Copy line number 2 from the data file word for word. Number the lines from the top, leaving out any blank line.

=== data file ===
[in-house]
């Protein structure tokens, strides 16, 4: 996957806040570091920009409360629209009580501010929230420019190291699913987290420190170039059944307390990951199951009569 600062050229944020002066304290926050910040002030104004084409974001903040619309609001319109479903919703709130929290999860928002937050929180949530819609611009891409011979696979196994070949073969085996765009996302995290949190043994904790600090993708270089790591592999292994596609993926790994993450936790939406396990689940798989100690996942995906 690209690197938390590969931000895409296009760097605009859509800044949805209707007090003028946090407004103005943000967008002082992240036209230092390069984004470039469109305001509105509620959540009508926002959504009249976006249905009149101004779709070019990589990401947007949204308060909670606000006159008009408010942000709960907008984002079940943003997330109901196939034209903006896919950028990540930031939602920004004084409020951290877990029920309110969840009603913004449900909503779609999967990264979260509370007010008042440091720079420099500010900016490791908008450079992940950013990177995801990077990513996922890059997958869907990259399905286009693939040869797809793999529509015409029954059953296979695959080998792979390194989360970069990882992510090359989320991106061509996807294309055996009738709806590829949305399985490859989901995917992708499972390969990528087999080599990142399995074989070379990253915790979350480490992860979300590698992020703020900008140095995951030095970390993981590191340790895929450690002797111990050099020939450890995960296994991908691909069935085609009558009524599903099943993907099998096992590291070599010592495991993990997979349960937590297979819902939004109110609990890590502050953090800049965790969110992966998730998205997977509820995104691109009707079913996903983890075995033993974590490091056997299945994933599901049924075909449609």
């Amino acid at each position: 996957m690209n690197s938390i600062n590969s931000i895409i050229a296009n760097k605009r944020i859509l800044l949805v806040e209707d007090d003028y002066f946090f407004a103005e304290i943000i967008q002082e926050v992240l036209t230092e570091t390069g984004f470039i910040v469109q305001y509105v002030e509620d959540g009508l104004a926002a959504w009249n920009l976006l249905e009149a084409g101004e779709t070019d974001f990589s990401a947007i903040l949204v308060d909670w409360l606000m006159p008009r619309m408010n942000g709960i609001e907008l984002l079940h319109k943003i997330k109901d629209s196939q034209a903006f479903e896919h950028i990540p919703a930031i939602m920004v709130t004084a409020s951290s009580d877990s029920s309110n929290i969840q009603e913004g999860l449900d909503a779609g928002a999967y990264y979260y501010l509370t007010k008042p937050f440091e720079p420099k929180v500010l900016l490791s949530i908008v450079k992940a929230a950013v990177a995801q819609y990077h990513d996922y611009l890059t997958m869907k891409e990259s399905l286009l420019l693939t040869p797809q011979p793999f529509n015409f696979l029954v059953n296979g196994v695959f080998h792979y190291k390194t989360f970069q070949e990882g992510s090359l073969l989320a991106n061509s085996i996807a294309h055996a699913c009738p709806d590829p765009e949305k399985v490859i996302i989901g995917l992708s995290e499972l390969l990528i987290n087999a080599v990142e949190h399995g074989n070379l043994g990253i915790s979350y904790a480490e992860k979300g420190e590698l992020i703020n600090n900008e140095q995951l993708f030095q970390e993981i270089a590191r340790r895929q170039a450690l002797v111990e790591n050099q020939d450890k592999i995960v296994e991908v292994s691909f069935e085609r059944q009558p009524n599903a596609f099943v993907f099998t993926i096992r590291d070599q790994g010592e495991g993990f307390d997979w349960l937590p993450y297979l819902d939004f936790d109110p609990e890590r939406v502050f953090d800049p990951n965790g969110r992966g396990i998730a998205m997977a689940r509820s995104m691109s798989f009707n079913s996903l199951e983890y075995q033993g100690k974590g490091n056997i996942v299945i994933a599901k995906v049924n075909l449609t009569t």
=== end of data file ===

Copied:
């Protein structure tokens, strides 16, 4: 996957806040570091920009409360629209009580501010929230420019190291699913987290420190170039059944307390990951199951009569 600062050229944020002066304290926050910040002030104004084409974001903040619309609001319109479903919703709130929290999860928002937050929180949530819609611009891409011979696979196994070949073969085996765009996302995290949190043994904790600090993708270089790591592999292994596609993926790994993450936790939406396990689940798989100690996942995906 690209690197938390590969931000895409296009760097605009859509800044949805209707007090003028946090407004103005943000967008002082992240036209230092390069984004470039469109305001509105509620959540009508926002959504009249976006249905009149101004779709070019990589990401947007949204308060909670606000006159008009408010942000709960907008984002079940943003997330109901196939034209903006896919950028990540930031939602920004004084409020951290877990029920309110969840009603913004449900909503779609999967990264979260509370007010008042440091720079420099500010900016490791908008450079992940950013990177995801990077990513996922890059997958869907990259399905286009693939040869797809793999529509015409029954059953296979695959080998792979390194989360970069990882992510090359989320991106061509996807294309055996009738709806590829949305399985490859989901995917992708499972390969990528087999080599990142399995074989070379990253915790979350480490992860979300590698992020703020900008140095995951030095970390993981590191340790895929450690002797111990050099020939450890995960296994991908691909069935085609009558009524599903099943993907099998096992590291070599010592495991993990997979349960937590297979819902939004109110609990890590502050953090800049965790969110992966998730998205997977509820995104691109009707079913996903983890075995033993974590490091056997299945994933599901049924075909449609």